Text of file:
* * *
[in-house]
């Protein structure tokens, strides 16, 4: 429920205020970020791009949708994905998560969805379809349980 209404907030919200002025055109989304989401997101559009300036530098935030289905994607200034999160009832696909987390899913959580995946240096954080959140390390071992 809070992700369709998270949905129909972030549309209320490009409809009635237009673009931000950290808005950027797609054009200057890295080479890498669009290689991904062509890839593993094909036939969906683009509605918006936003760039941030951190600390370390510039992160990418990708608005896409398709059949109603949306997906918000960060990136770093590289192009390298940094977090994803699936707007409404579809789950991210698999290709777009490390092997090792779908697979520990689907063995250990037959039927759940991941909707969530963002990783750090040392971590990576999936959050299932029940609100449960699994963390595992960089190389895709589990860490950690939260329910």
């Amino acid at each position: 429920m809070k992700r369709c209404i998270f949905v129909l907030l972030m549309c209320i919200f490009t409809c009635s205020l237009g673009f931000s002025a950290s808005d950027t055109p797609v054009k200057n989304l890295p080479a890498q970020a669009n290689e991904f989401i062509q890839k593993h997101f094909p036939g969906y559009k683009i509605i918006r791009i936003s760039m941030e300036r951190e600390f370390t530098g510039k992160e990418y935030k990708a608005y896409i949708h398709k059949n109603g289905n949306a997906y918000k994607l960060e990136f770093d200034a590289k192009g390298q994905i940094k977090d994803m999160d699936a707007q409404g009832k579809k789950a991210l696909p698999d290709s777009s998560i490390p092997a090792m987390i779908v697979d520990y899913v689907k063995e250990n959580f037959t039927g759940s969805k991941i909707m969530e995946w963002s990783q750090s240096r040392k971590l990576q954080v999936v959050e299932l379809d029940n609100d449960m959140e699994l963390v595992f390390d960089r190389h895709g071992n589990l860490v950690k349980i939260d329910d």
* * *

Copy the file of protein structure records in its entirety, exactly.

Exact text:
[in-house]
């Protein structure tokens, strides 16, 4: 429920205020970020791009949708994905998560969805379809349980 209404907030919200002025055109989304989401997101559009300036530098935030289905994607200034999160009832696909987390899913959580995946240096954080959140390390071992 809070992700369709998270949905129909972030549309209320490009409809009635237009673009931000950290808005950027797609054009200057890295080479890498669009290689991904062509890839593993094909036939969906683009509605918006936003760039941030951190600390370390510039992160990418990708608005896409398709059949109603949306997906918000960060990136770093590289192009390298940094977090994803699936707007409404579809789950991210698999290709777009490390092997090792779908697979520990689907063995250990037959039927759940991941909707969530963002990783750090040392971590990576999936959050299932029940609100449960699994963390595992960089190389895709589990860490950690939260329910």
């Amino acid at each position: 429920m809070k992700r369709c209404i998270f949905v129909l907030l972030m549309c209320i919200f490009t409809c009635s205020l237009g673009f931000s002025a950290s808005d950027t055109p797609v054009k200057n989304l890295p080479a890498q970020a669009n290689e991904f989401i062509q890839k593993h997101f094909p036939g969906y559009k683009i509605i918006r791009i936003s760039m941030e300036r951190e600390f370390t530098g510039k992160e990418y935030k990708a608005y896409i949708h398709k059949n109603g289905n949306a997906y918000k994607l960060e990136f770093d200034a590289k192009g390298q994905i940094k977090d994803m999160d699936a707007q409404g009832k579809k789950a991210l696909p698999d290709s777009s998560i490390p092997a090792m987390i779908v697979d520990y899913v689907k063995e250990n959580f037959t039927g759940s969805k991941i909707m969530e995946w963002s990783q750090s240096r040392k971590l990576q954080v999936v959050e299932l379809d029940n609100d449960m959140e699994l963390v595992f390390d960089r190389h895709g071992n589990l860490v950690k349980i939260d329910d």